And that ensures the future will be positively gross, because as every set of paired antitheses resolves within the immanent-transcendent whole appearing as the herald of another era, nemeses are written into myth together; warring faiths combine their efforts to create economies; and everything you loathe today is indispensably a part of who you are, in truth, and who you could become if you survive and live receptive to the gnarly lessons of reflection offered up to you by love.

Someday all you hate will lose its charge within a greater truth — which, in a way, is even worse than knowing it will just persist. No: it becomes a part of you, and therefore worthy of your love; you learn to dig the things you feared; your brain adapts to shifting norms; we really are remarkable in our plasticity, and you’ll regard you-reading-now as hopelessly na簿ve, and small, and understandable, for all your ignorances are enshrined and glow within as relics of the origin of that more terrible and beautiful, awake and all-embracing thing you are.

MISCELLANY



19 May 2021

There is no path. The path is made by walking.

Traveller, there is no path
The path is made by walking.
Traveller, there is no road
Only wakes in the sea.
– Antonio Machado

Hey, everyone (weary smile). It's Spring, finally, and beautifully so. Some things are starting to feel like The Old Ways again and some never will. I hope this new work finds you well. I talk so much these days, I'll let the work speak for itself this time.

You can watch the time-lapse of my latest digital art explorations on Instagram, where I have also been playing the wonderful Chapman Stick almost every day, writing new short pieces that will fit the narrow format. It's an amazing instrument. It's kind of saving my sanity, lately. Speaking of which:


My most recent article to share with you, the first stabs at an essay for a compilation on the topic:

As artists, our improvisation with the dehumanizing algorithms of predatory surveillance capitalism is a kind of tango — an exploratory, open-ended, provisional, context-dependent, time-bound, blindspot-defined process of mutual adaptation. The economy — and the ecology of which it is a subset of dynamic interwoven agencies — is an evolutionary system, and evolution is improvisation via the appropriation of existing forms. The algorithms we design are just the visible tip of the algorithms we enact unwittingly, the action of distributed intelligence in a long, complex arms race with itself. The only way to win is to refuse the rules and act from true and nameless spontaneity.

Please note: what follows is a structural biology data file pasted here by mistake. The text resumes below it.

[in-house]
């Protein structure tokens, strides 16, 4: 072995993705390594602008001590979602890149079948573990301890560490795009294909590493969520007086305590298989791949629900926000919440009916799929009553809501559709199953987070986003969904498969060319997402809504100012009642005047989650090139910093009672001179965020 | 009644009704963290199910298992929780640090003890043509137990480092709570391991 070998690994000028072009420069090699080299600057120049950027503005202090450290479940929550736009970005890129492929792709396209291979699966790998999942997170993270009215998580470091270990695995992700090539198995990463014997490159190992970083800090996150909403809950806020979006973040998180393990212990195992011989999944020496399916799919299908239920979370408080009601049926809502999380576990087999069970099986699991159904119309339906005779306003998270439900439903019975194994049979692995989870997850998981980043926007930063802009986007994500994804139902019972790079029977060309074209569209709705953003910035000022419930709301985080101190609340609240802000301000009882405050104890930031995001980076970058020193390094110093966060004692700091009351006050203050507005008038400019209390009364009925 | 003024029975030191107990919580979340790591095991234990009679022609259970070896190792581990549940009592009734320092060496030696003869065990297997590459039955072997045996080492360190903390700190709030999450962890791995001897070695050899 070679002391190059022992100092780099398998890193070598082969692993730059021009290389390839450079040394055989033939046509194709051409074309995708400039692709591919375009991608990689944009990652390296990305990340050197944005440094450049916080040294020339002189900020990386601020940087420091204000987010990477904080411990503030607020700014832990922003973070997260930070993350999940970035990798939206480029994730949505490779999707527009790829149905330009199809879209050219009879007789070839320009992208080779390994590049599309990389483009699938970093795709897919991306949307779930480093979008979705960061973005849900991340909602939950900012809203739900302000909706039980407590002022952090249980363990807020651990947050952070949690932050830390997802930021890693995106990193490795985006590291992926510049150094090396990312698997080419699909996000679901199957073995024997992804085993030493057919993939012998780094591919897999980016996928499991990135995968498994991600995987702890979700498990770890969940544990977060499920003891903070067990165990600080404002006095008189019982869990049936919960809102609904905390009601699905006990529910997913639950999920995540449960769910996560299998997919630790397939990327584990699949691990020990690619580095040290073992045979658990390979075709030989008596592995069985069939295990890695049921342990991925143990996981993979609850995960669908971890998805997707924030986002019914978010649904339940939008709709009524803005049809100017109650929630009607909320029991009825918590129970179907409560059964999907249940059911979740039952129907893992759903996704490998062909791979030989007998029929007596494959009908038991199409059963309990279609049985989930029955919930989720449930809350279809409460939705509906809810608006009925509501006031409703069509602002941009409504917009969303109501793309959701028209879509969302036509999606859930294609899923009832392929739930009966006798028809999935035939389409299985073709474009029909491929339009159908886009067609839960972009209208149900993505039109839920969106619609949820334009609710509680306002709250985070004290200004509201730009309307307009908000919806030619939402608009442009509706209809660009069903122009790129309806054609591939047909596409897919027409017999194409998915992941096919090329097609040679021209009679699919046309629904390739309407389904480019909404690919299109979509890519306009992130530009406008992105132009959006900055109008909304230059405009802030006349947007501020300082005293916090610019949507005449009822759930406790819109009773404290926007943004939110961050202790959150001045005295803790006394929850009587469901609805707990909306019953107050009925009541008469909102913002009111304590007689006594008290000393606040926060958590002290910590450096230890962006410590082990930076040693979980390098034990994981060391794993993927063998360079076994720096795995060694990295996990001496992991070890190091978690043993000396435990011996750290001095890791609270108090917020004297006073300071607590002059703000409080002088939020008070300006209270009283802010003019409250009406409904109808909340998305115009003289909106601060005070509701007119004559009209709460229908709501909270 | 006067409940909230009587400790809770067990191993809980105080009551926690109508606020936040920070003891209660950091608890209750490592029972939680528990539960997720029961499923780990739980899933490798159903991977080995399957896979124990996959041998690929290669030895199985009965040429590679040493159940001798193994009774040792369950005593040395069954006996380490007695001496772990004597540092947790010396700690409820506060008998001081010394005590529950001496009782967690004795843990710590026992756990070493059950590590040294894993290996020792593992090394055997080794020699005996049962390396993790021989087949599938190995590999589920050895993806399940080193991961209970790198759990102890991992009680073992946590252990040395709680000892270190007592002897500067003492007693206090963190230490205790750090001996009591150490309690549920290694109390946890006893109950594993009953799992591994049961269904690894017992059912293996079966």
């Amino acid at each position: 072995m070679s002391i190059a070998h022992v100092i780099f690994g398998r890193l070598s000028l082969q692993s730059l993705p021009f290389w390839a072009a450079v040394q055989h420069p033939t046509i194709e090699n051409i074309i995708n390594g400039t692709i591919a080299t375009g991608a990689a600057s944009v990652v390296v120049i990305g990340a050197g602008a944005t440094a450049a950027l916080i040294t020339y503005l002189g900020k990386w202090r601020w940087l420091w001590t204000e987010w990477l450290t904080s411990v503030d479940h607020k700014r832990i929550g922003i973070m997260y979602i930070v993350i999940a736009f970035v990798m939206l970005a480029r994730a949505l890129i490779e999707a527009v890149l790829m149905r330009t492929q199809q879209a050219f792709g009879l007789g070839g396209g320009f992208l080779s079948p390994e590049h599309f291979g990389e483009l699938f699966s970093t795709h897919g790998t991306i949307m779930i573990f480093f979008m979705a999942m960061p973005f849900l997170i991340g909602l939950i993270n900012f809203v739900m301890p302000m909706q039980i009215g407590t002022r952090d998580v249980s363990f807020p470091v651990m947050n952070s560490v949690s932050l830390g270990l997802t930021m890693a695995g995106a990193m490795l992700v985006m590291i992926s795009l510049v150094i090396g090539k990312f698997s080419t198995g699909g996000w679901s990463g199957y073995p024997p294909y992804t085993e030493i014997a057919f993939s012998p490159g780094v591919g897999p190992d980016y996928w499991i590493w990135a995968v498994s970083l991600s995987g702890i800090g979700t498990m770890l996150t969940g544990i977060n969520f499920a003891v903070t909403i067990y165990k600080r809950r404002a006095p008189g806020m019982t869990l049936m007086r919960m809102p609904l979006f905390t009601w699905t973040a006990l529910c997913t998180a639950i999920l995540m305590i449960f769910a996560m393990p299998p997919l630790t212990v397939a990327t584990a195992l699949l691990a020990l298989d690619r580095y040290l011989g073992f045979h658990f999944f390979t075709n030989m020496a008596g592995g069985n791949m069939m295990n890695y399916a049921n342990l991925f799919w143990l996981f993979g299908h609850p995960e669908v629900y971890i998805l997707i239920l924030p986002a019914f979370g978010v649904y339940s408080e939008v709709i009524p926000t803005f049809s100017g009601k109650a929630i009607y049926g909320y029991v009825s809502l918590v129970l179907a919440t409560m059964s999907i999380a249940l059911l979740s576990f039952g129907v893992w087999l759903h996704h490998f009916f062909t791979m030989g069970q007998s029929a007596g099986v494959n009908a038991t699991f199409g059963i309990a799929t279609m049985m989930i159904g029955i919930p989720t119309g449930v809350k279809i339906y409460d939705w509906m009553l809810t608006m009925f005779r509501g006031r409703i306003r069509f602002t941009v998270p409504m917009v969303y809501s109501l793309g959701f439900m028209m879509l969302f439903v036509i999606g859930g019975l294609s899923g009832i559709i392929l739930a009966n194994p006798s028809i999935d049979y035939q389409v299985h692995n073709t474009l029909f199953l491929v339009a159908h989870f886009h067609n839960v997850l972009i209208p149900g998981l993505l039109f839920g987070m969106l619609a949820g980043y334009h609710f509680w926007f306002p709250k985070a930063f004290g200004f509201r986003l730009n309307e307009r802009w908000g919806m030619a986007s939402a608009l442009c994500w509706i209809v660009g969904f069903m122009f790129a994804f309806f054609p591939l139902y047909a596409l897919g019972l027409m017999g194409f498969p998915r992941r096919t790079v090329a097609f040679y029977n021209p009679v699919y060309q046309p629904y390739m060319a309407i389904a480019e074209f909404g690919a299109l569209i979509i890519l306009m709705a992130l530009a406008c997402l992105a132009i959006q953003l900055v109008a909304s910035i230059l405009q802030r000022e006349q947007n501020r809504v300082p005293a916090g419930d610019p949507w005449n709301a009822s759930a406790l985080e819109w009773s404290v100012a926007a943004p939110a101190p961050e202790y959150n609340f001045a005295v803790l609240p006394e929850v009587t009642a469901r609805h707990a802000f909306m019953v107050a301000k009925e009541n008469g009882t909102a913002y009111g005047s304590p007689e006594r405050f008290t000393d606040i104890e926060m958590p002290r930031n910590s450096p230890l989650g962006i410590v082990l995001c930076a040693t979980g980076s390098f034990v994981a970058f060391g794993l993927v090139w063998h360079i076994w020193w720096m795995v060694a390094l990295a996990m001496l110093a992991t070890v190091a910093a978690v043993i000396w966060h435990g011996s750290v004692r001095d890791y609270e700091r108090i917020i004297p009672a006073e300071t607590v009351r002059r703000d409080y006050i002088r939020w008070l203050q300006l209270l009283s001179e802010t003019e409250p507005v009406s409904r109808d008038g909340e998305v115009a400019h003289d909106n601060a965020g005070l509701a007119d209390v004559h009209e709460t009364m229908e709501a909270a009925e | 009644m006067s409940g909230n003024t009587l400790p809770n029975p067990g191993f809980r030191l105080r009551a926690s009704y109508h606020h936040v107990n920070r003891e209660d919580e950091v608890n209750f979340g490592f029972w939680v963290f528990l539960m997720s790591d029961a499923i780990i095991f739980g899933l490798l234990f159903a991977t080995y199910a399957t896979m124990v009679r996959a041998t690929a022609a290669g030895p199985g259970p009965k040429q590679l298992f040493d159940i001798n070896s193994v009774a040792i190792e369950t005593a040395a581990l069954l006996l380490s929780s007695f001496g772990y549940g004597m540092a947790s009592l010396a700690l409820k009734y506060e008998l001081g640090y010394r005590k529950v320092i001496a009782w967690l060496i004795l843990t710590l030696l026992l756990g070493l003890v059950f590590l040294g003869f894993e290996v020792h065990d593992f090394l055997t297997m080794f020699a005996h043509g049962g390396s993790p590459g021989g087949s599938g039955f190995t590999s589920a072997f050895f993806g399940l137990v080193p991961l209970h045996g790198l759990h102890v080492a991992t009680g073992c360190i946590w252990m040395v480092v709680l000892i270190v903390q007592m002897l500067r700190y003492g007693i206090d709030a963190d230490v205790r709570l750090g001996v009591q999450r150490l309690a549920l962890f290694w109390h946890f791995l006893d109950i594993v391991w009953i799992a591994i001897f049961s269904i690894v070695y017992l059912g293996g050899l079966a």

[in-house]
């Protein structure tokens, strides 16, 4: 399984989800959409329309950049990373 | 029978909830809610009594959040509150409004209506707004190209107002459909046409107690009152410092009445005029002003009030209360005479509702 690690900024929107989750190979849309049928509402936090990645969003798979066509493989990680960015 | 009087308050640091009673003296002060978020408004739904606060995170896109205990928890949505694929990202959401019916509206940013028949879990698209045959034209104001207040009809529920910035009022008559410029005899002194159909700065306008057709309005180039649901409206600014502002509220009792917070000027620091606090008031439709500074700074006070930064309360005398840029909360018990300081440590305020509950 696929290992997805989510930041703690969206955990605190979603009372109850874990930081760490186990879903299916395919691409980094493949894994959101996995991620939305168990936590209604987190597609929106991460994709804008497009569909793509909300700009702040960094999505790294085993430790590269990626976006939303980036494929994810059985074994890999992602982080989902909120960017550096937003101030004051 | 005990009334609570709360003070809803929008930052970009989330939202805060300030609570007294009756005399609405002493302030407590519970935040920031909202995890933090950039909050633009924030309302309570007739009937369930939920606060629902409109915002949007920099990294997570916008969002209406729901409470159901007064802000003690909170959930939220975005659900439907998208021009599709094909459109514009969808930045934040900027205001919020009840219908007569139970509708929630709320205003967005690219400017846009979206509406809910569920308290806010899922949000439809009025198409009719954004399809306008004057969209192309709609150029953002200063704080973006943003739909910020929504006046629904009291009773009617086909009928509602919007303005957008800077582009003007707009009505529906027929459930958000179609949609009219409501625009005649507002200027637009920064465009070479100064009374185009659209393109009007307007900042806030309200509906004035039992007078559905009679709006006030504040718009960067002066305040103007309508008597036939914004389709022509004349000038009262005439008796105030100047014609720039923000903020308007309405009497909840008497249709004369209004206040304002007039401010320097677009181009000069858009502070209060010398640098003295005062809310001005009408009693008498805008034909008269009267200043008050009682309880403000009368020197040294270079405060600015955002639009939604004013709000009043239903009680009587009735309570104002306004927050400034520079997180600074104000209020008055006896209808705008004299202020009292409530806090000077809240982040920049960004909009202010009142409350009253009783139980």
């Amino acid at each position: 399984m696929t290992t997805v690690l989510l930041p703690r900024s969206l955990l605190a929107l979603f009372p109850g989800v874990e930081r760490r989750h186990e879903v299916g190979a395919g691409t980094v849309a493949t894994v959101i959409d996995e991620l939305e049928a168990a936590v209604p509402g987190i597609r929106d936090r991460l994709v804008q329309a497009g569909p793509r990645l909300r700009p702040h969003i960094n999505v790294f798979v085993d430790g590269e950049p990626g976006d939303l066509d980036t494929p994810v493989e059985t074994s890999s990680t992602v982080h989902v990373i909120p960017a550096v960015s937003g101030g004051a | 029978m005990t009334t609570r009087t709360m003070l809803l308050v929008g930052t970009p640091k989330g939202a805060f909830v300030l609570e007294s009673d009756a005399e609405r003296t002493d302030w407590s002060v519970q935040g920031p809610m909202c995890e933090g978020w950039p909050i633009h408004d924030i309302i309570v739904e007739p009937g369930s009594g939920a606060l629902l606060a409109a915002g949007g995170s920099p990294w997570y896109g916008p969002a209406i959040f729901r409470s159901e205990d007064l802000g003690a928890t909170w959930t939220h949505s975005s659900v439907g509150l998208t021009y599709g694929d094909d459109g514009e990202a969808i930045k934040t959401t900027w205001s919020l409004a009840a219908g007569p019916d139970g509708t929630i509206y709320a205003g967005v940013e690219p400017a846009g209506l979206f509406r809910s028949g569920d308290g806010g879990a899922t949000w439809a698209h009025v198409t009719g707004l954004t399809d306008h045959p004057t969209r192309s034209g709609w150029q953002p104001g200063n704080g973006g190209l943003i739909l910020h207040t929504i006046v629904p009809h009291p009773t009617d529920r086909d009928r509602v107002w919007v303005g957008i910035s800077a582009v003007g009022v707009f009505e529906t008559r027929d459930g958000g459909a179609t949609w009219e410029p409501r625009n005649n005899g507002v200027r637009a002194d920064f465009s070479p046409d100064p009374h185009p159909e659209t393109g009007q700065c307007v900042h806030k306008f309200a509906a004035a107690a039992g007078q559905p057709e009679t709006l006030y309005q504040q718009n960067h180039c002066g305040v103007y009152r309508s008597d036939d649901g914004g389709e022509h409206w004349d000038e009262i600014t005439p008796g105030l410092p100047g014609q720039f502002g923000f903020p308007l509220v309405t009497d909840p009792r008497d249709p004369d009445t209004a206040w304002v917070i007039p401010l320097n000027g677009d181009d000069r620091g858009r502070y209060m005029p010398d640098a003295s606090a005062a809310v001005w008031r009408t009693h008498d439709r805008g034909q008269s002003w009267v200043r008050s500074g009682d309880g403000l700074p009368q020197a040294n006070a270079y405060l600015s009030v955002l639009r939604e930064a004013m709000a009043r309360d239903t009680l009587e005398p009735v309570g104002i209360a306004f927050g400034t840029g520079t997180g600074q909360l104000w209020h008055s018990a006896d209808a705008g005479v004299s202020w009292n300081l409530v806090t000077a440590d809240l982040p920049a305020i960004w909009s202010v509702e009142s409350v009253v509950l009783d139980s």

Read the whole thing here.


My first concert in months! Freestyle explorations from within a tangled bank of musical electronics, far-out ideas, and intertwingled subjectivity, for your journeying pleasure. Live streamed on 2021.04.18 as part of the Mt. Tam Psychedelic Integration Jam, hosted and organized by Daniel Shankin, with a special live painting appearance by visionary artist Amanda Sage.

Download it for for free (or for tips) on Bandcamp or Patreon. Watch it on YouTube:


Also on YouTube: the full recordings from our recent Future Fossils Book Club discussions on Sand Talk by Tyson Yunkaporta and Distress by Greg Egan, two of the coolest books I've ever read. We went deep!  I love the scrappy and profound community that has clustered around the conversations we have on the podcast. 

Subscribe to my YouTube channel to watch future book club recordings or become a Patreon supporter to participate in them yourself! Our next call will be on May 30th to talk about Dark Constellations by Pola Olaixarac, and then in June we're getting the author on the call to talk about Eric Wargo's Precognitive Dreamwork and The Long Self (!).

Meanwhile, excellent Future Fossils episodes continue to trickle out every two weeks:


That's "all" for now. Thank you for reading and for being. Reach out any time. Be well...

Until we meet again, here is where I put all of the cool new music I discover:


And where I sell art prints and original paintings — proceeds go directly to feeding children:




14 March 2021

New Painting + Digital Reworkings • Re: NFTS • Skytree @ Long Now Blog • Sand Talk Book Club • New Future Fossils

"Nothing worth doing is completed in our lifetime; therefore, we must be
saved by hope. Nothing true or beautiful or good makes complete sense in
any immediate context of history; therefore, we must be saved by faith.
Nothing we do, however virtuous, can be accomplished alone; therefore,
we are saved by love."
—Reinhold Niebuhr

Hello, dear friends (and long-running fond almost-strangers)! Life has been especially full this year so far and I apologize for taking 400% longer than advertised to get this update to you...hopefully it finds you well, and lands precisely where it nourishes you best.